9. Taste (State) of Mexico : GUERRERO
Guerrero is one of the 32 Mexican states, located in the southwest of the country. The state was named for Vicente Guerrero, a leader in the Mexican War of Independence, and the nation’s second president.

18. Time (Item) for a grease monkey : RAG
“Grease monkey” is a slang term for a mechanic, a term we've been using since the late twenties.

23. Courses (Sources) that get you down? : EIDERS
Eiders are large sea ducks. Their down feathers are used to fill pillows and quilts, giving the name to the quilt called an “eiderdown”.

25. Abhors (Hasbro) material for making toys : NERF
Nerf is the name given to the soft material used in a whole series of toys designed for “safe” play indoors. The Nerf product is used to make darts, balls and ammunition for toy guns. “NERF” is an acronym, standing for Non-Expanding Recreational Foam.

The Hasbro toy company was founded in 1923, to sell textile remnants. The founders were Herman, Hillel and Henry Hassenfeld, three brothers and hence the name “Hasbro”. The company diversified into toys in the early forties, with the first real market success being Mr. Potato Head.

26. Drainage (Gardenia), e.g. : FLOWER
The genus of flowering plant called gardenia is actually in the coffee family.

33. Curie's (Cruise) partner, once : KIDMAN
Nicole Kidman is an Australian-American actress whose breakthrough role was the female lead in 1989’s “Dead Calm”. Kidman was actually born in Hawaii, to Australian parents. As a result, she has dual citizenship of Australia and the US. Famously, Kidman was married to fellow-actor Tom Cruise from 1990 to 2001, and is now married to New Zealand-born country singer Keith Urban.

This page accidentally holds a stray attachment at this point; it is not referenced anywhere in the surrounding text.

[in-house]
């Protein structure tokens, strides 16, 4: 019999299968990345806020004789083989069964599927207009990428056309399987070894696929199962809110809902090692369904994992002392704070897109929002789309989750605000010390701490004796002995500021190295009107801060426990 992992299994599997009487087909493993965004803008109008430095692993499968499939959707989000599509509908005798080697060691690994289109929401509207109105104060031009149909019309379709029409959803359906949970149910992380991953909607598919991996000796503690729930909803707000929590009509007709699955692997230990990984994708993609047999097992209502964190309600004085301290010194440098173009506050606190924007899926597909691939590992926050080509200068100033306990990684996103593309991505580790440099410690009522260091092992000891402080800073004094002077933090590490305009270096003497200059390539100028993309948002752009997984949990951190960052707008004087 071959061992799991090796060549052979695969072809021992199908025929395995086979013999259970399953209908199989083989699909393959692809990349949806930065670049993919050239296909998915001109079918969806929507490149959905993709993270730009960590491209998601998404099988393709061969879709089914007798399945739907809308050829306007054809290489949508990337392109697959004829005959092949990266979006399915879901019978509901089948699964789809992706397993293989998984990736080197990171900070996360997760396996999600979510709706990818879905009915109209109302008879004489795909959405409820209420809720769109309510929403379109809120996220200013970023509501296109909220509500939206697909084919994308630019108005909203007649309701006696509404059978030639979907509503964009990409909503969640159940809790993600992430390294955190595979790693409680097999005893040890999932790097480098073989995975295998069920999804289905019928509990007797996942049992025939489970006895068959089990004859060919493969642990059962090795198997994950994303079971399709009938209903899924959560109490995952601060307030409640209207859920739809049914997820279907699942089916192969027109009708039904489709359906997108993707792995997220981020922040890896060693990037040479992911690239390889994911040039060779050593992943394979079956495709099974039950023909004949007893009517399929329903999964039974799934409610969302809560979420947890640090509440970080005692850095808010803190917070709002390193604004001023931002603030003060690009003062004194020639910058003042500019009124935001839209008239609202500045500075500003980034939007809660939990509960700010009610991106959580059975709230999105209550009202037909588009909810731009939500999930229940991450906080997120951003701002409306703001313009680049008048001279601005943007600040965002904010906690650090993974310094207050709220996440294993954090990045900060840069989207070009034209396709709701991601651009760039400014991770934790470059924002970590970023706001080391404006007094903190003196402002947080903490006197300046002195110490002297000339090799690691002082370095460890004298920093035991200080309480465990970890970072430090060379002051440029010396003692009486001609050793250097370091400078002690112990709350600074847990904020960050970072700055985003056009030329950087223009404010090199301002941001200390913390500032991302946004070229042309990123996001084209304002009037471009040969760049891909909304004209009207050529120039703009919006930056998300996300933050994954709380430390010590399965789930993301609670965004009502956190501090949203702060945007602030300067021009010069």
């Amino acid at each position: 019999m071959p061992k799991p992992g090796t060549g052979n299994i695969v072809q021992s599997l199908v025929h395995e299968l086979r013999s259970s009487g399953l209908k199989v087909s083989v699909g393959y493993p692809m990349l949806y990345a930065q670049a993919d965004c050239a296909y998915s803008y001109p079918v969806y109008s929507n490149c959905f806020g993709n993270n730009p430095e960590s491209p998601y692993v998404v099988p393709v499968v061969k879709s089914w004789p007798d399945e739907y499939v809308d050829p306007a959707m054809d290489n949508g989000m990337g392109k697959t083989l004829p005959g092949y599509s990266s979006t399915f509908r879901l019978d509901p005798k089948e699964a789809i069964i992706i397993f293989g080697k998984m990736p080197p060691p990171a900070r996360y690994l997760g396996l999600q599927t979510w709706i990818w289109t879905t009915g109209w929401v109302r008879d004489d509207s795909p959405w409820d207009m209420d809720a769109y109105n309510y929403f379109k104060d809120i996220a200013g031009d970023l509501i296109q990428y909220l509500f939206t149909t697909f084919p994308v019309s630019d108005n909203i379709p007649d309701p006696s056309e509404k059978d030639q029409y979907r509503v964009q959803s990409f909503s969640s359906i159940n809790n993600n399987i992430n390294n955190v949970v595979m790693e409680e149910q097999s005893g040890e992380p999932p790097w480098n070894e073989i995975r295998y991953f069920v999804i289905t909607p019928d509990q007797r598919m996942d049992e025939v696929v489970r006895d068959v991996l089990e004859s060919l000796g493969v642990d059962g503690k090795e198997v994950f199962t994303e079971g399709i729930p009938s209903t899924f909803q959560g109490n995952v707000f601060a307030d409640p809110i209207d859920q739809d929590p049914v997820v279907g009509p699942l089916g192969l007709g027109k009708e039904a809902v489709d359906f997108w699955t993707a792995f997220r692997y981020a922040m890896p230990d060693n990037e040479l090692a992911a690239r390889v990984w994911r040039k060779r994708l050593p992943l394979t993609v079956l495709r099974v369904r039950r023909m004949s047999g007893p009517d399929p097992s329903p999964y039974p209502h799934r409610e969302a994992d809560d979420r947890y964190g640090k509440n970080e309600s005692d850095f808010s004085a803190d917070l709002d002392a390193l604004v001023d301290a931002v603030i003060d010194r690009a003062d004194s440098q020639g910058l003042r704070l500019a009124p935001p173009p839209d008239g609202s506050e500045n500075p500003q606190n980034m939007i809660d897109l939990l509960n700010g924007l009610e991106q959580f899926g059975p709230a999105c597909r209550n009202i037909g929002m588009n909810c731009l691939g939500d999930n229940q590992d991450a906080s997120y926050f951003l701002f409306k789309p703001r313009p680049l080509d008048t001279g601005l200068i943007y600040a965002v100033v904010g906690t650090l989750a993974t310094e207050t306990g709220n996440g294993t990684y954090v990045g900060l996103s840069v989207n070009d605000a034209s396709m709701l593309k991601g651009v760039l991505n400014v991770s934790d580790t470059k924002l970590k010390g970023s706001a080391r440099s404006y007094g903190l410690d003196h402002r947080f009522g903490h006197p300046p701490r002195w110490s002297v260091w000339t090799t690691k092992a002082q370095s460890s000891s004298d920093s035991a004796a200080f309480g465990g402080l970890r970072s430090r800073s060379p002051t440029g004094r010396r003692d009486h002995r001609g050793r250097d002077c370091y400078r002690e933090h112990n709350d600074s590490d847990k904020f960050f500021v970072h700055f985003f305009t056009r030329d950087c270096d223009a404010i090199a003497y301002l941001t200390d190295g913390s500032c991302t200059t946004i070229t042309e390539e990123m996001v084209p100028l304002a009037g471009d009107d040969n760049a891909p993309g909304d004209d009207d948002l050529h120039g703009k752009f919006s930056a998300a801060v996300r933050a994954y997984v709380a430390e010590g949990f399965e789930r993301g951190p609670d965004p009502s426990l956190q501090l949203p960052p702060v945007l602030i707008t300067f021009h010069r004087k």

Tom Cruise’s real name is Tom Cruise Mapother IV. Cruise was born in Syracuse, New York. That’s one of my favorite cities in the US, because it’s where I met my wife-to-be …

37. Harem (Maher) show on HBO : REAL TIME
Bill Maher is a stand-up comedian and political commentator. Maher has an HBO television show called “Real Time with Bill Maher” which is essentially a follow-on from the very successful “Politically Incorrect” program that started out on Comedy Central.

41. Freight (Fighter) of ancient Greece : SPARTAN
Sparta was a city-state in ancient Greece, famous for her military might. Spartan children had a tough upbringing, and newborn babies were bathed in wine to see if the child was strong enough to survive. Every child was presented to a council of elders that decided if the baby was suitable for rearing. Those children deemed too puny were executed by tossing them into a chasm. We’ve been using the term “spartan” to describe something self-disciplined or austere since the 1600s.

44. Reigns (Singer) at a music hall : BOCELLI
Andrea Bocelli is a classically-trained tenor who sings popular music, a so-called cross-over artist. Bocelli was born with poor eyesight and then became totally blind at the age of 12 when he had an accident playing soccer.